Pearl Izumi’s P.R.O. Pursuit Doesn’t Disappoint
(Editor’s Note: Sheri tested and reviewed the women’s bibs, while John Marsh tested the men’s. See his capsule review below.)
Back in February I reviewed the P.R.O. Escape bib shorts and gave them a 4.5-star rating. When the new P.R.O. Pursuit bibs showed up on my doorstep, I wasn’t sure how Pearl Izumi would improve the comfort and design. But they sure did.
I was able to wear these bibs on several CompuTrainer sessions prior to leaving on a winter cycling getaway to Northern California. The bibs were very comfortable and did a great job of wicking while on the trainer. I couldn’t wait to try them out in the warm California sunshine. Luckily, I was able to test them on a couple of rides, including a 50-miler in Santa Cruz.
Enjoy long rides with the new P.R.O. Pursuit 1:1 chamois
The primary feature by which I gauge any cycling bottom is the chamois. If it isn’t comfortable, who cares about the rest of the garment. Pearl Izumi’s new P.R.O. Pursuit 1:1 chamois is extremely soft next to your skin, and very comfortable.
No matter if I was on the trainer for an hour and a half or on a 50-mile outdoor ride, there was no difference in the level of comfort.
The chamois is designed with four layers. The first layer closest to your skin is a smooth, dynamic stretch top sheet. Under that is a soft comfort foam layer, followed by a high-density suspension foam. The final layer is a perforated backing fabric.
This may sound like a lot going on down there, but the pad is not bulky and conforms to your body for true comfort.
P.R.O. Pursuit vs. Escape
I found myself comparing the P.R.O. Pursuit with the P.R.O. Escape bibs during testing (click the link for that review). Looking back on my Escape review, I mentioned how I’d like the inseam a bit longer. Well, sure enough, the Pursuit has a 9-inch inseam vs. the Escape’s 8-inch (size medium). That extra inch provided more area of compression and made a big difference in fit with my long legs.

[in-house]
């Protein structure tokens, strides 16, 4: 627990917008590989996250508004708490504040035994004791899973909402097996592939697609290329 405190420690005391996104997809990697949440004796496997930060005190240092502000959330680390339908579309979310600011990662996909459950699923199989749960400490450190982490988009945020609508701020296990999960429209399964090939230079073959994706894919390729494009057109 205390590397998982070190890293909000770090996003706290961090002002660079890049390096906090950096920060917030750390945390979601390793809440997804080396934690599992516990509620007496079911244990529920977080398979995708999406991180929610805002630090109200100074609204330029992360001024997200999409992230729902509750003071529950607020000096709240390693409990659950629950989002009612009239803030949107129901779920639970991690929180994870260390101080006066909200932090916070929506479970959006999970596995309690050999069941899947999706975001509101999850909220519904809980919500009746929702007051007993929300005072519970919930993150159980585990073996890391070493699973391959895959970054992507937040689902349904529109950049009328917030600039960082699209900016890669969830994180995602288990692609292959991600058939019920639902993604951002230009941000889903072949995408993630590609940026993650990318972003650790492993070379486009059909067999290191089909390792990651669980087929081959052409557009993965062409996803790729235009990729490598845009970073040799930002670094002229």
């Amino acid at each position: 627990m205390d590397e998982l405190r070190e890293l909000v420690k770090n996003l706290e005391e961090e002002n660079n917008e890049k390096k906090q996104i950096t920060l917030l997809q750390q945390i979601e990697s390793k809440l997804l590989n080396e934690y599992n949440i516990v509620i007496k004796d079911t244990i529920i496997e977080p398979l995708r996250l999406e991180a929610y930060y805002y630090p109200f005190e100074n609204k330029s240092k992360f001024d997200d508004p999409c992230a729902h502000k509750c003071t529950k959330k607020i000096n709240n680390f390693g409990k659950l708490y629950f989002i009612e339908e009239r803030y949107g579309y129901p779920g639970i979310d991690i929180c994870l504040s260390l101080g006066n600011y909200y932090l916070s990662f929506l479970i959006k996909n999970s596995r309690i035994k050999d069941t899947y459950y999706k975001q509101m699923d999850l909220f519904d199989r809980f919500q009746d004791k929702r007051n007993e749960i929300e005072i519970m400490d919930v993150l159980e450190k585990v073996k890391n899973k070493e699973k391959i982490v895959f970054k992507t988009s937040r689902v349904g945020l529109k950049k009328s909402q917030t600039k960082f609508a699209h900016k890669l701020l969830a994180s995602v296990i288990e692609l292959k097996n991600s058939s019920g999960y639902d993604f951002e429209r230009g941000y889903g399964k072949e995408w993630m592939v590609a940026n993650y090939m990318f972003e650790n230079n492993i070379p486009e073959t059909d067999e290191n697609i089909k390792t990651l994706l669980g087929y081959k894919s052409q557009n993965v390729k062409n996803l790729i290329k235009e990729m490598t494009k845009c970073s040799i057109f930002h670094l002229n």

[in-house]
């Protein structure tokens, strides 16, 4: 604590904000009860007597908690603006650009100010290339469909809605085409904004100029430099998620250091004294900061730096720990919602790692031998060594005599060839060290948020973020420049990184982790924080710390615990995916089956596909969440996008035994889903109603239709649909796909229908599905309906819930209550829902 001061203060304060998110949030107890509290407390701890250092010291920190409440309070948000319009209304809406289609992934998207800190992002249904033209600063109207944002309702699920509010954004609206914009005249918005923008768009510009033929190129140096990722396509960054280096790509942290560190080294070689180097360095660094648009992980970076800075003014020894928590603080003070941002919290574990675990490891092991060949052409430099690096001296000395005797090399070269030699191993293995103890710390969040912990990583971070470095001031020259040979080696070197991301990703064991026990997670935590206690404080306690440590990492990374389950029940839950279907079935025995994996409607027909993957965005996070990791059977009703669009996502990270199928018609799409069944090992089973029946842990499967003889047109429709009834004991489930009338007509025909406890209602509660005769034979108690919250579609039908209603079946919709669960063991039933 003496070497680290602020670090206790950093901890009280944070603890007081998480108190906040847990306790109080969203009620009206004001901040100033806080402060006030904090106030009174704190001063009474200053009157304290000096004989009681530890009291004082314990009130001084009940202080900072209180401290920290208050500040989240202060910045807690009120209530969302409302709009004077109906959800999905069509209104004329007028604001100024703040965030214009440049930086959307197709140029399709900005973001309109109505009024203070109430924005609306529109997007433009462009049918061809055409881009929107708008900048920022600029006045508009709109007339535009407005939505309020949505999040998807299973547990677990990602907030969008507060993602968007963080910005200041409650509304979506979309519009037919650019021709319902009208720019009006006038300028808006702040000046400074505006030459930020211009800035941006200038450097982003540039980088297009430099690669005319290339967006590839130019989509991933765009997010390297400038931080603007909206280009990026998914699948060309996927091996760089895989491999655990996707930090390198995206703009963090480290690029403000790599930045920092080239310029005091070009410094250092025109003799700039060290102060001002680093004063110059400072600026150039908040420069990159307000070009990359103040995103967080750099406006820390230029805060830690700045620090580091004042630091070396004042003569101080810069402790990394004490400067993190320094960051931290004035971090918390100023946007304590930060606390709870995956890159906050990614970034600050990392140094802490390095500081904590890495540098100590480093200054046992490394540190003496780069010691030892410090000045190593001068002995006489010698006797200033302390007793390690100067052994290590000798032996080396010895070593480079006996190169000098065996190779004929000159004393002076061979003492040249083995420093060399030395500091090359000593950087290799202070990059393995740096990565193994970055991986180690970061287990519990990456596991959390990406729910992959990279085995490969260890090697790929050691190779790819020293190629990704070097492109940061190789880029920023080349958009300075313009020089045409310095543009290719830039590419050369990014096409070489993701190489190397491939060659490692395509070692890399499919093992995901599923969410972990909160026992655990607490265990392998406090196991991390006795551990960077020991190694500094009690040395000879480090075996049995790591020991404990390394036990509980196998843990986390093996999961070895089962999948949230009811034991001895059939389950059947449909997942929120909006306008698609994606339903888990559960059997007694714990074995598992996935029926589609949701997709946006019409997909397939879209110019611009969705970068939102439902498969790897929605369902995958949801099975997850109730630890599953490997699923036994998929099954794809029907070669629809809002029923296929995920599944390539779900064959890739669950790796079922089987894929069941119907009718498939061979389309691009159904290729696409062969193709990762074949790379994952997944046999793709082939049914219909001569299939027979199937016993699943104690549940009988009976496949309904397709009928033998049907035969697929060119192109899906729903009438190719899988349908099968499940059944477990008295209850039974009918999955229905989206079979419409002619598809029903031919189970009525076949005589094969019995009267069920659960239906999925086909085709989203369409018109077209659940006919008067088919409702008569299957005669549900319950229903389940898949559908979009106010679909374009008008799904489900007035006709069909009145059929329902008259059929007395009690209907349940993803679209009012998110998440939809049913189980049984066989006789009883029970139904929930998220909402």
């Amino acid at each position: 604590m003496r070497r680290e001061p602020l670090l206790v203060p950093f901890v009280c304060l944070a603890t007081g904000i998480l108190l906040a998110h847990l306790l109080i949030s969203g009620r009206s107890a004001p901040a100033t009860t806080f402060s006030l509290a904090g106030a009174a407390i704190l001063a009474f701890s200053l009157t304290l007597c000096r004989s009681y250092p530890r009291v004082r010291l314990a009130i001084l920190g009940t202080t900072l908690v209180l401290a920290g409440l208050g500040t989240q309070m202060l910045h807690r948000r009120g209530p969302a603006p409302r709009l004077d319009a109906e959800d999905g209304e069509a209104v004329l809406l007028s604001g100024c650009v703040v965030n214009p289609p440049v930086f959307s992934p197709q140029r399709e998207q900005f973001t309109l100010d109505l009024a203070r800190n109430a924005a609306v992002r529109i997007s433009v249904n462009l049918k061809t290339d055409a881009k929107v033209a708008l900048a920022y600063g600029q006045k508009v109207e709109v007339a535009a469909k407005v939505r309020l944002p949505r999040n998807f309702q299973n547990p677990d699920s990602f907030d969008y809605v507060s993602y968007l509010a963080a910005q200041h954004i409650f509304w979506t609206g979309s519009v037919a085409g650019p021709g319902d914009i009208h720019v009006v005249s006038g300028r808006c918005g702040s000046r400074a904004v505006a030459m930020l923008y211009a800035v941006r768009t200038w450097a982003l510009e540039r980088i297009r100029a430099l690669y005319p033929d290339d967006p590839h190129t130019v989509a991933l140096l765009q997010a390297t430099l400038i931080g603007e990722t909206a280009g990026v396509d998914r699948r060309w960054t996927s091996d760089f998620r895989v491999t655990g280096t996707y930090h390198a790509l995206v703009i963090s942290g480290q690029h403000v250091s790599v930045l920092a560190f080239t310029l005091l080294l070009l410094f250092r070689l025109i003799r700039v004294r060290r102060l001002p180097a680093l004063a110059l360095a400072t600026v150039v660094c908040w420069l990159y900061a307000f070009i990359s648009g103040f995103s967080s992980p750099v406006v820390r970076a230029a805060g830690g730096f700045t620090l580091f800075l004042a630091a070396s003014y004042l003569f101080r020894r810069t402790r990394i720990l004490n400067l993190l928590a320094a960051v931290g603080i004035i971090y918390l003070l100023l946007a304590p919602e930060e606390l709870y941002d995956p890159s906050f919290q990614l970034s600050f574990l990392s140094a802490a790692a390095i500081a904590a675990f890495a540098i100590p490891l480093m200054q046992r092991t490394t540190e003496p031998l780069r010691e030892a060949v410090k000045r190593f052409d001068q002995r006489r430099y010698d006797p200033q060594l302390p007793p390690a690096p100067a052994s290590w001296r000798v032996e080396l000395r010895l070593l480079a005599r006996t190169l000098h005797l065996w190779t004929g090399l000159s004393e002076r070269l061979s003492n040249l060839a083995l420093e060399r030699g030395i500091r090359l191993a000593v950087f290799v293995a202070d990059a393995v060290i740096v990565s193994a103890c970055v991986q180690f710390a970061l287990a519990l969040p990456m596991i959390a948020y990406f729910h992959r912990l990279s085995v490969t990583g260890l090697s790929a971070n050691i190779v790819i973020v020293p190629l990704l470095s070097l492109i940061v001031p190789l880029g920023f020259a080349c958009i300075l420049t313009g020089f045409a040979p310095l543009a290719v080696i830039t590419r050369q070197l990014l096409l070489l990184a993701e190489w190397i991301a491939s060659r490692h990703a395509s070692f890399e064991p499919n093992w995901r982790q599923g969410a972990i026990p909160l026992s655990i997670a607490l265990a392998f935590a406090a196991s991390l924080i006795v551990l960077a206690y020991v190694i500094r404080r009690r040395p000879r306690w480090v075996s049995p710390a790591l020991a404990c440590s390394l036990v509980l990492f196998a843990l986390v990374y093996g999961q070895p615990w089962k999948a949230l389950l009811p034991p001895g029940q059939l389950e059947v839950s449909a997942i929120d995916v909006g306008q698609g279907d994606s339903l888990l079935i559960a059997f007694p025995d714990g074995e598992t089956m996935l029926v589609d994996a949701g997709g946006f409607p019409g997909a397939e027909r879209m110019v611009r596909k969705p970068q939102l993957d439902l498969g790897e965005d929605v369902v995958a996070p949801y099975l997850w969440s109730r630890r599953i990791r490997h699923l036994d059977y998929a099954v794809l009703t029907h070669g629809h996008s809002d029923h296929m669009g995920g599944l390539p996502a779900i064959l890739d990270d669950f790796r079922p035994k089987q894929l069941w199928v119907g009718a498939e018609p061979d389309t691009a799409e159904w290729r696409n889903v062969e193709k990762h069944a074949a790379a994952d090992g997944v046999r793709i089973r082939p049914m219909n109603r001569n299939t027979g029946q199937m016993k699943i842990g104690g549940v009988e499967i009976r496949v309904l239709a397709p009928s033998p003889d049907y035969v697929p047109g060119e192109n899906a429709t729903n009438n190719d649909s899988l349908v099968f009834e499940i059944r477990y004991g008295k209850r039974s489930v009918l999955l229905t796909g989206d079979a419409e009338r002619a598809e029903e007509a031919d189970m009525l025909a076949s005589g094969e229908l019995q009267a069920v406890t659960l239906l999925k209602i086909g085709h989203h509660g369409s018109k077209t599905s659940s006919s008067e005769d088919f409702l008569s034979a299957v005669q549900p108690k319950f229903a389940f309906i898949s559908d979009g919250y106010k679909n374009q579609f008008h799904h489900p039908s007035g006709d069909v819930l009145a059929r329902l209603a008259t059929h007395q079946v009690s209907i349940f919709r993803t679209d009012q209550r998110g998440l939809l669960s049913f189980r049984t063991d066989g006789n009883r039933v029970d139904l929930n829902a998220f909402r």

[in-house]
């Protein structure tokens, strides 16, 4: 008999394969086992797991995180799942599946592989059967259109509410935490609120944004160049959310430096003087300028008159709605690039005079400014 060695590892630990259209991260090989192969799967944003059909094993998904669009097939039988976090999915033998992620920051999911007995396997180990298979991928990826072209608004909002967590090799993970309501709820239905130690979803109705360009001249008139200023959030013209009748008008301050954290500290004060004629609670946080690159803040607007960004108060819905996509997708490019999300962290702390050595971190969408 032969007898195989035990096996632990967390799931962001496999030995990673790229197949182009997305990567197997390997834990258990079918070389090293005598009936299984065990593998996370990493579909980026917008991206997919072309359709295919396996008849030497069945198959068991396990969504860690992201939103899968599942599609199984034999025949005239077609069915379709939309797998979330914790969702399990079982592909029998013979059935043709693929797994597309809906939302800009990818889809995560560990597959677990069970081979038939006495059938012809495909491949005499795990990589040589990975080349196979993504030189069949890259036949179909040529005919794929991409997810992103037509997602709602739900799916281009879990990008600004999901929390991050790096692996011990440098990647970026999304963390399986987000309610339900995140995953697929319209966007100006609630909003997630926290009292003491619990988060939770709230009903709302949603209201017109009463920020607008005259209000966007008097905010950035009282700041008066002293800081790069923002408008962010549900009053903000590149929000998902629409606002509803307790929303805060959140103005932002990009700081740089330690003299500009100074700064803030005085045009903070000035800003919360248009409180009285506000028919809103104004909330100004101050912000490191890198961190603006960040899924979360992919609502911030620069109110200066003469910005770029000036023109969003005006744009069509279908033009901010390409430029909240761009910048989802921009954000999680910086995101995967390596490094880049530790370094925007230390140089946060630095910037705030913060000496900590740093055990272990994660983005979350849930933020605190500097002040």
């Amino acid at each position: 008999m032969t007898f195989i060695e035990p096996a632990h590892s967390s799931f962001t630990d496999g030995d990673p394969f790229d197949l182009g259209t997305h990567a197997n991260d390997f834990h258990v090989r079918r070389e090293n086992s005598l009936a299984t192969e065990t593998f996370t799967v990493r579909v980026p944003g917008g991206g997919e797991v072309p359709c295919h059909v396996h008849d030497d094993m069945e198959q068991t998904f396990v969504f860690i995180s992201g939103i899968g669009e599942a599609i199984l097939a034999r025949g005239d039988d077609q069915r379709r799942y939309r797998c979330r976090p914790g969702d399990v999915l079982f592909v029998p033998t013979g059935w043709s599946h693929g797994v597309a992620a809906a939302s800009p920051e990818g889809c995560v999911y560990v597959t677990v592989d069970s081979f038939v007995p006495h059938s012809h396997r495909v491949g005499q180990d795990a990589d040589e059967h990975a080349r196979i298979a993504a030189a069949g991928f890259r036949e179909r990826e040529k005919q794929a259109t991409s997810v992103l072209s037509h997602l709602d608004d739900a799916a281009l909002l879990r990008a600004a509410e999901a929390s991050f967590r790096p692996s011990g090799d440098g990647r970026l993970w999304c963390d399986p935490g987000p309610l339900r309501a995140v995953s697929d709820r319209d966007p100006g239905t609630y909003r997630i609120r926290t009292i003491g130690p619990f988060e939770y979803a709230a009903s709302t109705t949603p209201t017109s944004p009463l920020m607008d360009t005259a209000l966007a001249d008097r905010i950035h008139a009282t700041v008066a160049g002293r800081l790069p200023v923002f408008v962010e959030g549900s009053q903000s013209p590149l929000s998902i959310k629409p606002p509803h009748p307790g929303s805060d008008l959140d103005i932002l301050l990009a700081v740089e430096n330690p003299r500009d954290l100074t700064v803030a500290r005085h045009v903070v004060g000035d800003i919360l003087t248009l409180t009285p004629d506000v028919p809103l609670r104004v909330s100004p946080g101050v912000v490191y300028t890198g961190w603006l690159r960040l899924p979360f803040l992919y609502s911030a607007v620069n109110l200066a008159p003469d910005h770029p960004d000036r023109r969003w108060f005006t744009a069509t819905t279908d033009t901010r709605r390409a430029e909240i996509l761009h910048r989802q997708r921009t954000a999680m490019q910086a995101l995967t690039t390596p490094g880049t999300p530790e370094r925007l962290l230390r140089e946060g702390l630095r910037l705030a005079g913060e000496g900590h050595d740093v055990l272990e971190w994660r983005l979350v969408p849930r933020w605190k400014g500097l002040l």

As for the hem on the leg openings, the Pursuit had a raw edge (laser cut) vs. the Escape’s band. Both have applied Silicone grippers and do not give you that “sausage” leg look. But I did like the raw edge hem of the Pursuit a lot better.
The bib straps have the same raw edges as the leg openings, with the short’s fabric continued throughout the bib and straps. I found the straps very comfortable and the P.R.O. Transfer In-R-Cool(R) with coldblack(R) fabric was breathable and provided moisture transfer, keeping me dry and cool.
Men’s Pursuit P.R.O. – Capsule Review
While Sheri was putting the women’s bibs to the test, I was testing the men’s. I’ve had the chance over the years to wear the full range of the Pearl line of bibs, including previous P.R.O. bibs. I can safely say that these are the lightest, most comfortable and best-fitting Pearl bibs I’ve ever worn.
In fact, they’ve become among my very favorites; I chose them for the all-day comfort they provide on my century ride last Saturday.